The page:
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Willow Creek council discusses rural health care with MLA

roger reid
Roger Reid

MD of Willow Creek council has concerns about funding for a local transportation society, medical first response units, and physician recruitment and retention.

Council recently expressed those concerns to the MLA for Livingstone-Macleod.

MLA Roger Reid appeared as a delegation at council’s Aug. 12 meeting.

Reeve Maryanne Sandberg worked through a list of health care issues.

Transportation society

The Claresholm and District Transportation Society, which transports seniors and people with disabilities to medical appointments, has had challenges with funding.

It has been used in the past for transferring patients to free ambulances from this work, and would like to do more.

Reid said he has met twice with the society and realizes it needs operating funding, not capital funding.

Reid supports the society being utilized for transfers instead of ambulances, and will continue to have discussions with Alberta Health.

First response units

Sandberg asked about the medical response units, which are all but ambulances in name.

With changes in government regulations Sandberg asked if the units will now be utilized as they were initially intended.

“I’m happy to work with you to get that in front of the right people and get that fixed,” Reid said.

Physician recruitment, retention

Sandberg said there are concerns over the Claresholm area now needing two doctors.

Reid said he shares those concerns, noting that he lives in Claresholm but his family doctor is in Calgary because he cannot see one in Claresholm.

Reid said he is trying to help the ministry of health understand rural medicine, and how important having a full contingency of doctors is.

However, Reid pointed out that physician compensation is a $5.4-billion line item in the provincial budget.

That translates to 10 per cent of the entire budget paying less than one per cent of the population, that is the 11,000 doctors in Alberta.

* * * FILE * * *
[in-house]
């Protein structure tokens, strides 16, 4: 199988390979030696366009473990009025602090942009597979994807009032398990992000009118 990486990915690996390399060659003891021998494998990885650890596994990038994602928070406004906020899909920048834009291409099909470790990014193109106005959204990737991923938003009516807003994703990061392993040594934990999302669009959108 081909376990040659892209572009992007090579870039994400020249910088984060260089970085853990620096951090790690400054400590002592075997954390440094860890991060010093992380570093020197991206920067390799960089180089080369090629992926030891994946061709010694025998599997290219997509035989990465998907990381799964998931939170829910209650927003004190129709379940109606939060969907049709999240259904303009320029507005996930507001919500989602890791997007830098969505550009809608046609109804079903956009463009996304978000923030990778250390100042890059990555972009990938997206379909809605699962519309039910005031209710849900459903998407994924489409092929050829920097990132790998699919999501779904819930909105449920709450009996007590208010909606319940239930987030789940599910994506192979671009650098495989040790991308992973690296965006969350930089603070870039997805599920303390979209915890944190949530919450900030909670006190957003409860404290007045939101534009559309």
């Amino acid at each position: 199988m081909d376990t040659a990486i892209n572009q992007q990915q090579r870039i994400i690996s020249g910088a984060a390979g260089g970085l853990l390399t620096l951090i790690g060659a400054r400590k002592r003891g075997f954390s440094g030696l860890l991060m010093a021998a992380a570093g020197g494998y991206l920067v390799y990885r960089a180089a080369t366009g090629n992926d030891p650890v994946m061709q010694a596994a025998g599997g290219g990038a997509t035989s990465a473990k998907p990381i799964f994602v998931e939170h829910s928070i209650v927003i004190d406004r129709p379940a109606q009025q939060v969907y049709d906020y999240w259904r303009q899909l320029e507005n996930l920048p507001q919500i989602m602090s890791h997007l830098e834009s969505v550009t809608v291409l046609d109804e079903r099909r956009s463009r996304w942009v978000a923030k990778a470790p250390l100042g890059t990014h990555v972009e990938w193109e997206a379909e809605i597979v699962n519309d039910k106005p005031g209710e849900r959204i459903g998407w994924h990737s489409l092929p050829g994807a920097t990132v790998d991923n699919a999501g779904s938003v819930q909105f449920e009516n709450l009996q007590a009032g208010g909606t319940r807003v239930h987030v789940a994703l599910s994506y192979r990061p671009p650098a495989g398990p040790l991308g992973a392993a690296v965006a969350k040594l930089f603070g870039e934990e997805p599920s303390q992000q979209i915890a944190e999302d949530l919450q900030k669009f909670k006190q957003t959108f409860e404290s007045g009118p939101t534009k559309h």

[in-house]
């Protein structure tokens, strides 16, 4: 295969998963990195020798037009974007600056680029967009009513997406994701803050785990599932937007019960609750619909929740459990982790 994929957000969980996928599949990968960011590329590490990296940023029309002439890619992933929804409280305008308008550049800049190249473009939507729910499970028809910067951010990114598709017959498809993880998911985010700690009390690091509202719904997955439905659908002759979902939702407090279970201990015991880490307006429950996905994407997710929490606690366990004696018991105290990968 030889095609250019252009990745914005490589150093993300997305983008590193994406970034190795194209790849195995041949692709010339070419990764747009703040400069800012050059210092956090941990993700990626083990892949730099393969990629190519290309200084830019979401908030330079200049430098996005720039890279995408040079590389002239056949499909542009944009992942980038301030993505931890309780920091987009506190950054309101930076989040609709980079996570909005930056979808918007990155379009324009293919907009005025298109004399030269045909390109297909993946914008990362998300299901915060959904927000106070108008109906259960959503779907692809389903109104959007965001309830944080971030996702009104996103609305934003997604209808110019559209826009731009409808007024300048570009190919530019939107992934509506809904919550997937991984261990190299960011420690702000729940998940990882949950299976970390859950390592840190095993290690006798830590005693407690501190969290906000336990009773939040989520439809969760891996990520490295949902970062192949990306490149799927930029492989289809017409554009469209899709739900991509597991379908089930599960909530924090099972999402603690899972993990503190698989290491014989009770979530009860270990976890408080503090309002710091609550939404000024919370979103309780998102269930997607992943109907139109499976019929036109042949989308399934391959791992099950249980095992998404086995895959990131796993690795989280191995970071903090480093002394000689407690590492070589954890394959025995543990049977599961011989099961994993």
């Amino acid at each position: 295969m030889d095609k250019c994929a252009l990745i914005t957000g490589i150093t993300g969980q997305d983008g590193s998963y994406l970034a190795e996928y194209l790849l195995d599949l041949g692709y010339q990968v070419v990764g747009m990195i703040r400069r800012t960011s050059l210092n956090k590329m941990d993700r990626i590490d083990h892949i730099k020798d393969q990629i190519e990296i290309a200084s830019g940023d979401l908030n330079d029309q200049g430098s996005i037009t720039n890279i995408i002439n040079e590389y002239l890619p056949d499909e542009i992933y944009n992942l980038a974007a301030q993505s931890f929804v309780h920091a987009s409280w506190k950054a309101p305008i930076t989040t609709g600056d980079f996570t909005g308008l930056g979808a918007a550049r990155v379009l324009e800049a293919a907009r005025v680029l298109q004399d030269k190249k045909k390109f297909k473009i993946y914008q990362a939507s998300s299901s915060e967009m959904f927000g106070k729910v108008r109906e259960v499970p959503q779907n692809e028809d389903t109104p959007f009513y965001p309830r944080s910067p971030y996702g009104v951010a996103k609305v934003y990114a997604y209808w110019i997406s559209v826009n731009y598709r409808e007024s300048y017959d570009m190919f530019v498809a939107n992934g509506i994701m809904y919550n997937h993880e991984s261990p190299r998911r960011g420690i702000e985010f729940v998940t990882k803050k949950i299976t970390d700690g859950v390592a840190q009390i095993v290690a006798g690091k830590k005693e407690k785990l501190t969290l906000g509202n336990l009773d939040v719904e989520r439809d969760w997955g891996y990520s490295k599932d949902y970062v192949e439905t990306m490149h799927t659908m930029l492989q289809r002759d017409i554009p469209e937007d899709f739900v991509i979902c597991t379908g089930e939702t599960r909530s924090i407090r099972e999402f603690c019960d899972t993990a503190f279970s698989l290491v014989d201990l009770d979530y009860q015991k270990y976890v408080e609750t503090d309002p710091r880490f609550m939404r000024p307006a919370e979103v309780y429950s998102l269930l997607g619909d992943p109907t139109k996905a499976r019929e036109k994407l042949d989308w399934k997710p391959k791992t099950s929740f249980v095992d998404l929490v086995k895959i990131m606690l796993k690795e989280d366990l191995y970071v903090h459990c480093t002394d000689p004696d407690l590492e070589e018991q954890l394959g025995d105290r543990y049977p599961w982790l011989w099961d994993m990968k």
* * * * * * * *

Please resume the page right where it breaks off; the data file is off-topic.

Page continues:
“We’ve got to find a compensation model that is sustainable,” Reid said.

“There is a strong voice for rural health in Edmonton,” Reid added.

Reid also noted if the province does not get its spending under control, rural health care will be the first casualty.

Coun. Glen Alm cautioned Reid that if an area loses doctors, then it can lose its hospital, and that creates an even bigger reliance on ambulances.

Reid acknowledged that.

Emergency dispatch

Coun. Ian Sundquist asked about the closure of emergency dispatch in Lethbridge and its consolidation with the province-wide system.

Sundquist suggested the government get back to smaller dispatch centres, adding he has real concerns over Lethbridge because of the loss of local knowledge of the service area.

Sundquist said the province should be looking at hacking up the big system into smaller centres not the other way around.

Reid agreed, noting he has experienced difficulties personally getting a patient transported by ambulance literally across the street to the hospital.

Reid said he would be talking to Alberta Health the following Monday.

“This is another one we’ll be going to the mat for in the fall,” Reid said.